Let’s face it: Live-Tweeting is almost never cool.
Think of anything you’ve ever done. Any time you’ve gone to a concert, seen a movie, gotten ready for the day, prepared a bowl of cereal, taken a multivitamin. Would you like to give all of your Twitter followers a play-by-play of these unadventures? If so, you’re in the same category as these guys:
5. Any Sporting Event
“B.S. call!” “J-E-T-S! JETS! JETS! JETS!” “That pass did not deserve a fumble.” Are you interested in any of these observations? Then you’re probably watching the game in the first place. Too often, we’re subjected to the color commentary of the armchair quarterback who, by definition, either has no idea what he’s talking about, or uses the miraculous skill of hindsight to feel like they have a thought worthy of a tweet.
Pittsburgh Pirates fans have likely provided the most ridiculous amount of live-tweeting in 2013, since their team advanced to the playoffs for the first time in about 20 years. While their excitement is warranted, we’re pretty sure the entire city has heard the news. Still, hashtags of “#RTJR (Raise That Jolly Roger)” are all over the place, as are “3-2-1-win” and other taglines that don’t make Pirates spectators at all unique. If you decide to tweet about something you saw on ESPN, you will–at best–receive a response of “Uh, yeah, I know.”
4. A Couple Arguing
Comedian Kyle Ayers was presumably tired and bored one night, after dealing with hecklers earlier at his stand-up show, when a fight broke out between two young lovers on the roof of his Brooklyn apartment. Where some see the dissembling of a romantic bond, Kyle saw opportunity. This had all the promise of becoming a great source of entertainment. Unfortunately, it was the stuff of every relationship argument ever.
Such gems as “You think I’m immature? Calling people immature is immature!” were among the highlights of this altercation. Basically, the Yankees v. Red Sox debates you had with your friends are more worthwhile. Of course, nothing exciting happened with this live-tweet, and the argument ended with, “F*ck, I’m tired.”
3. The State of the Union Address
So you’ve bragged to your friends that you’re the more “enlightened” of the bunch because you watched C-SPAN for this one hour out of the entire year. You’ve heard the president (doesn’t matter which one) spin his policy and accomplishments, getting applause from one half of the room, and silence from the other. Not only is this whole shindig quite predictable, but (not unlike sporting events) if you’re at all interested, you’re already watching it live. And hey, if you’re lucky enough to be there in person, more power to you.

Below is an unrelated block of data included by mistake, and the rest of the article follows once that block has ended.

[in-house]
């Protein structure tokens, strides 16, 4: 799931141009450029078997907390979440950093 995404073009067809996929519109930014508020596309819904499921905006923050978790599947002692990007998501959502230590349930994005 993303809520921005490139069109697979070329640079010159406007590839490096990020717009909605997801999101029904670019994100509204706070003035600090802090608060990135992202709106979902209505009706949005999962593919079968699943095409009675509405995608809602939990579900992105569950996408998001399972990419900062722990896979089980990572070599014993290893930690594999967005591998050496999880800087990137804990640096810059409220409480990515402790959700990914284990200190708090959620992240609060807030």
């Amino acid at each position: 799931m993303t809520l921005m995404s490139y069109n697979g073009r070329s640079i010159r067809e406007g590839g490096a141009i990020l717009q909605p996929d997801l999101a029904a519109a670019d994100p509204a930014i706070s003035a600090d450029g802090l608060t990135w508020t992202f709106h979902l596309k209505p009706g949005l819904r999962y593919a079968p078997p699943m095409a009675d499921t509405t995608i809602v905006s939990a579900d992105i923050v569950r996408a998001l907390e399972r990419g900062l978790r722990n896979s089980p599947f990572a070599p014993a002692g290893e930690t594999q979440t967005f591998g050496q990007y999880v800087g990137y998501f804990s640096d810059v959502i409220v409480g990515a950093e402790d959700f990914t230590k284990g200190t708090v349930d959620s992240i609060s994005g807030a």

What about all of the side conversations and snickers, though? Are there any crazy shenanigans or snide remarks I’m missing from the House floor?
…asked no one, ever.
2. TV Shows
Some people don’t really care much about spoilers. After all, some plot point from a piece of Hollywood fluff isn’t exactly going to ruin your life.
If, however, you live-tweet a show like GLEE or Breaking Bad, you may find yourself alienated from the watercooler. No one wants you to render their DVR obsolete, or say the same thing everyone else is thinking (e.g., “Walt tackled Jesse to save him!”). In fact, we don’t really want to hear anything you tweeted about our favorite show since, you know, we’re busy trying to watch it.
1. Your Experience Riding a Train
Back in 2010, ABC-7 Washington reporter Stephen Tschida was riding Amtrak from D.C. to Philadelphia only a couple days before Christmas. A wire fell into the train’s path and stranded its passengers. What perspired from here was a living hell. And no, I’m not talking about Tschida’s trip.
A string of over 40 tweets, about one every 10-15 minutes, was sent to Stephen’s followers regarding his location, inter-passenger politics, and conspiracy theories surrounding the train’s crew.
“Oh god, lights went out. Train totally dead. No one is telling us anything!”
“1 man grabbed intercom demanded answers. Another started screaming we have 2 get home.”
Wow, this is a scene right out of World War Z. Okay, it was probably more like a scene from Planes, Trains & Automobiles, but this broadcast showcases how high our expectations can be for an outdated transportation system.
In addition, this reporter showcased how his boring story is more important than how it was told, including a multitude of misspellings and run-on sentences. Surely, a professional could figure out how to properly condense his thoughts.
Written by Jeremy Rapport for Fueled, a digital product design and development incubator globally recognized for its work in the mobile space. At Fueled, we don’t just build apps; with teams of designers, developers and strategists based in New York, Chicago and London, we create visually stunning products that redefine the technical boundaries of today’s mobile development standards.